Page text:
Shares in Southwestern Energy declined more than 9% in trading Monday following the company’s disappointing fourth quarter and yearly earnings results last week and a decision by the company’s new executive team to cut 2016 capital spending by a whopping 80%.
The dramatic companywide downsizing follows Southwestern’s decision in late January to lay off around 1,100 workers, including 600 workers in the company’s Fayetteville Shale play in Arkansas. That workforce reduction will create annual savings of $150 million to $175 million, company officials said.
The 2016 capital budget will slash spending in the Fayetteville Shale to only $140 million, down 75% from $565 million a year ago and well off recent years when the Houston driller’s annual budget in the Arkansas shale play easily exceeded $1 billion.
At the close of business on Monday, Southwestern shares (NYSE: SWN) were down 9.4%, or 60 cents at $5.78 as nearly 25 million shares traded hands. Over the past 52 weeks, the company’s stock has traded in the range of $5 and $29.61 per share.
In 2015, Southwestern invested $565 million in the Fayetteville Shale, which included $481 million to spud 155 wells, all of which were company operated. In late December, the company shut down two drilling rigs in the Fayetteville Shale as the price of natural gas fell that week to its lowest level in more than 15 years.
Overall, Southwestern plans to cut its 2016 capital budget to between $350 million and $400 million, down 80.8% from $1.82 billion a year ago. Included in the 2016 capital spending program is a plan to cut the number of wells drilled in 2015 from 380 to zero this year, company officials said.
In a news release and conference call with Wall Street analysts, Southwestern executives said the plan is flexible and designed to be responsive to any strengthening in commodity prices. For example, a natural gas price spike of $0.25 per Mcf (thousand cubic feet) or an oil price increase of $5 per barrel would increase cash flow by approximately $185 million and $15 million, respectively.
“We will capitalize on our premier quality assets, significant hydrocarbon resource and strong liquidity position to proactively address the challenges presented by the current commodity price environment. Our strategic plan will enable us to optimize the business in today’s constrained environment while positioning us to outperform when commodity prices improve,” said Bill Way, Southwestern’s newly appointed CEO. “Looking ahead, we are dedicated to operational excellence and remaining flexible as we continue to pursue our objective of keeping our investing levels within cash flow.”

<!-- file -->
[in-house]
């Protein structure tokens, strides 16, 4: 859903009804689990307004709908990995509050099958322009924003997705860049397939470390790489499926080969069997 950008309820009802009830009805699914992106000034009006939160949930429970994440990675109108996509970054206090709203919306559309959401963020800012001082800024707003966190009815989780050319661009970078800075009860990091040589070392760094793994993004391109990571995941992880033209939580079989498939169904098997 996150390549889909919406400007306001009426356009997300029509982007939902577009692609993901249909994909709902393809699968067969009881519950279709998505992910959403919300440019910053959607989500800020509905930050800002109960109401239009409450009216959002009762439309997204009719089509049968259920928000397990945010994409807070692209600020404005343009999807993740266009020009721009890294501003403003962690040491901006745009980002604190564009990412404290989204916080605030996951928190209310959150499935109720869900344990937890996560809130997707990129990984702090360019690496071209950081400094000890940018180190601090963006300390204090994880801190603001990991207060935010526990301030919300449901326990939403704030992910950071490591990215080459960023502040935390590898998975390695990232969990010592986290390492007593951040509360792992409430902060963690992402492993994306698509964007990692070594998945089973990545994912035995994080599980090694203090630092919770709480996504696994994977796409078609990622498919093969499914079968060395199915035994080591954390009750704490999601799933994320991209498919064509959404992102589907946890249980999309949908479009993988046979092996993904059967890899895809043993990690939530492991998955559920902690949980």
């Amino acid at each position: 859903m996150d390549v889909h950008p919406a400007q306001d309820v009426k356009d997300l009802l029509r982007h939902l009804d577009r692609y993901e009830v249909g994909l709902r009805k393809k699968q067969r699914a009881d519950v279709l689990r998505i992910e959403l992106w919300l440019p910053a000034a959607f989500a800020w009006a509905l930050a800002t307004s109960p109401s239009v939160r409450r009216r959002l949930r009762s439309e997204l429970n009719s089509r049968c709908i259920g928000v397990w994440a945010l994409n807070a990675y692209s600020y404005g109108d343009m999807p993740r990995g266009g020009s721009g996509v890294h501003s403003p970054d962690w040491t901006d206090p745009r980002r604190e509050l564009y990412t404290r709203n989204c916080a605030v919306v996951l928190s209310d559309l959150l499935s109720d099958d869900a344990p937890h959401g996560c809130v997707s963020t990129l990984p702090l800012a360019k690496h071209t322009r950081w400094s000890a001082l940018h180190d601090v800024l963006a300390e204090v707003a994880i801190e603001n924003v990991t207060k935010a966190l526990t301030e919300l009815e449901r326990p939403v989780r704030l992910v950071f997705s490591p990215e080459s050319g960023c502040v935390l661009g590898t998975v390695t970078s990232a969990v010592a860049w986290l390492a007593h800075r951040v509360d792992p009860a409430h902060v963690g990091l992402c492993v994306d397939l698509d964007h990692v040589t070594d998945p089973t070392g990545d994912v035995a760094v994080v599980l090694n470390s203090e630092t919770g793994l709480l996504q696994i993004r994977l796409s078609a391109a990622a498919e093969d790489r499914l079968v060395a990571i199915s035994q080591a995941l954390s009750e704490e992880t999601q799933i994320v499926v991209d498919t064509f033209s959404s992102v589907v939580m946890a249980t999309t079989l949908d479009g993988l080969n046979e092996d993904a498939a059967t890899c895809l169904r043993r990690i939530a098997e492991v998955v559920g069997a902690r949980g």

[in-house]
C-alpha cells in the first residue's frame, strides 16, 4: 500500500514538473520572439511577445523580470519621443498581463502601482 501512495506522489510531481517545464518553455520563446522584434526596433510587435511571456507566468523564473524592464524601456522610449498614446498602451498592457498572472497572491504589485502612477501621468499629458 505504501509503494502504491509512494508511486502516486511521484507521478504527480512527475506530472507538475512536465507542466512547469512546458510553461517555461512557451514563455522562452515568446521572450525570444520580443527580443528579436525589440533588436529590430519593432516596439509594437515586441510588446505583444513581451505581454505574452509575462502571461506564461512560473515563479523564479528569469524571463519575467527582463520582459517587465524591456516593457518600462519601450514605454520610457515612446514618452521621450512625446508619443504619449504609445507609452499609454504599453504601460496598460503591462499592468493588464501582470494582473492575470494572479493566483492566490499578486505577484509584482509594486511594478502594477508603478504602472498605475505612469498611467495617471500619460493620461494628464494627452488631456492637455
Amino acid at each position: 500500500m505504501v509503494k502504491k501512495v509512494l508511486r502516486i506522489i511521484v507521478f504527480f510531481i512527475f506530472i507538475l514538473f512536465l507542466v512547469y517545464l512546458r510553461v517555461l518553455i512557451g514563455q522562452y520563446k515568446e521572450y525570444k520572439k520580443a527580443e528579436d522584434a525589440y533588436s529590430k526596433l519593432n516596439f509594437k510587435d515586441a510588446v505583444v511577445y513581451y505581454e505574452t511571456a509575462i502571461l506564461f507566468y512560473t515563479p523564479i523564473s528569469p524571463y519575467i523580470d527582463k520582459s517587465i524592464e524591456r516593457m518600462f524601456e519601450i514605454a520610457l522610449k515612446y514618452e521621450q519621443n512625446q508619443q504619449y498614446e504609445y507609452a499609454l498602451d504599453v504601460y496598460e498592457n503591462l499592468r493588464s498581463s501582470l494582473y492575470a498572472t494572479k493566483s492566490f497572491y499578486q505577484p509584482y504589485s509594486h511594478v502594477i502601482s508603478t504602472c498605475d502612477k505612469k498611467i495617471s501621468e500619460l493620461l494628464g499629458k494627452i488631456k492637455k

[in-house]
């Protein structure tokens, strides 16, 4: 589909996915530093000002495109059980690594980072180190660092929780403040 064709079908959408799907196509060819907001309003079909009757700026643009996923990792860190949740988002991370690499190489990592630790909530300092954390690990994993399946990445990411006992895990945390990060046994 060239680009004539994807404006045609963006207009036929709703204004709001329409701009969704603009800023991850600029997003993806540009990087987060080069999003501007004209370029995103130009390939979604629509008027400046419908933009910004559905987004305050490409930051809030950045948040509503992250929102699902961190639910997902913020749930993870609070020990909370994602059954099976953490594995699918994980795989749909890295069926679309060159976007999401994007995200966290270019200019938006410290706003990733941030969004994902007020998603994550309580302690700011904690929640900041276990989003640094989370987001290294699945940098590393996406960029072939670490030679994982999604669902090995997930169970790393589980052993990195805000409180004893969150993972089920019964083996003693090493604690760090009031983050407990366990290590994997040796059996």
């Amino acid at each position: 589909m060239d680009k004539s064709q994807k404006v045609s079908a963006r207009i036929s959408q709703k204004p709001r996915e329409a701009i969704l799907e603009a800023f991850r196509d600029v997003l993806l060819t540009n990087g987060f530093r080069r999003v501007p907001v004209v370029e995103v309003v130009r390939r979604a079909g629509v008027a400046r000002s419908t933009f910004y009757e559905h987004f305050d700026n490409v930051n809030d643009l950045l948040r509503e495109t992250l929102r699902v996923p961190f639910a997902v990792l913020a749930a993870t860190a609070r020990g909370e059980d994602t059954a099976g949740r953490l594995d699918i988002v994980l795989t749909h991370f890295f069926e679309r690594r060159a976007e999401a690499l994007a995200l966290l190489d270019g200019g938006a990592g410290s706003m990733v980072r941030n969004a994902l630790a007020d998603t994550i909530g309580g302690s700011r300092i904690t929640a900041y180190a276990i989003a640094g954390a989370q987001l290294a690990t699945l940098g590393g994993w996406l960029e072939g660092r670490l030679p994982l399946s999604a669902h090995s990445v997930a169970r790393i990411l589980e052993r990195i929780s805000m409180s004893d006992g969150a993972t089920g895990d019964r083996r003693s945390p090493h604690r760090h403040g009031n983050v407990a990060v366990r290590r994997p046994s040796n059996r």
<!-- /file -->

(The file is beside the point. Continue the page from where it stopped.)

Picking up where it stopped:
WALL STREET DOWNGRADES
Despite Way’s assurances, Southwestern received several downgrades by Wall Street research firms late last week and Monday as details of the company’s new cost-cutting initiatives emerged and caught some analysts off guard.
At the beginning of trading on Monday, RBC Capital Research and Raymond James both downgraded the Houston-based natural driller shares and yearly target prices, causing the company’s stock to drop more than 10% in the week opening session on the New York Stock Exchange. In a research report on Monday titled “Idling for Now,” RBC lowered Southwestern’s yearly price target from $10 to $9 a share after the Houston-based oil and gas company slashed its capital budget plan last week beyond expectations.
“Cash flow management dramatically reduces our production expectations. While a prudent decision, we think the declining asset base keeps a lid on SWN shares,” wrote RBC oil and gas analysts Scott Hanold and Kyle Rhodes. “The 2016 CAPEX budget of $350–450 million is down 80% from last year’s $1.8 billion. The size of the reduction was a bit of a surprise.”
In addition to RBC’s downgrade, Florida investment firm Raymond James cut its stock rating of the Houston oil and gas company to “underperform” from “market perform” on Monday. And following the company’s fourth quarter earnings report on Thursday, The Jeffries Group cut Southwestern’s yearly stock price target by four dollars to only $7 a share.
The New York City-based investment research house also downgraded the company’s shares from a “buy” rating to “underperform,” saying Southwestern’s much weaker-than-expected operational outlook causes “great concern” about the company’s financial condition, and that it had been “too optimistic about the (driller’s) ability to navigate weak macro conditions.”
Several other investment research firms that follow Southwestern have made changes or are expected to revise their current rating or equity positions in the former Arkansas-based oil and gas giant. Most of the revisions followed the company’s fourth quarter earnings report on Thursday when Southwestern reported an adjusted net loss attributable to common stock of $6 million, or two cents per share. Those earnings excluded a non-cash ceiling test charge on the company’s oil and natural gas assets of natural gas and oil properties of $2.6 billion. Including these items, the net loss attributable to common stock for the fourth quarter of 2015 was $2.1 billion, or $5.58 per share.
In explaining its strategic plan for 2016 following the earnings release, Southwestern officials said the dramatic cost-cutting initiatives would position the company for “long-term value creation.” Way said the company will pursue an operating plan that aligns its capital investment program with cash flows generated from operations.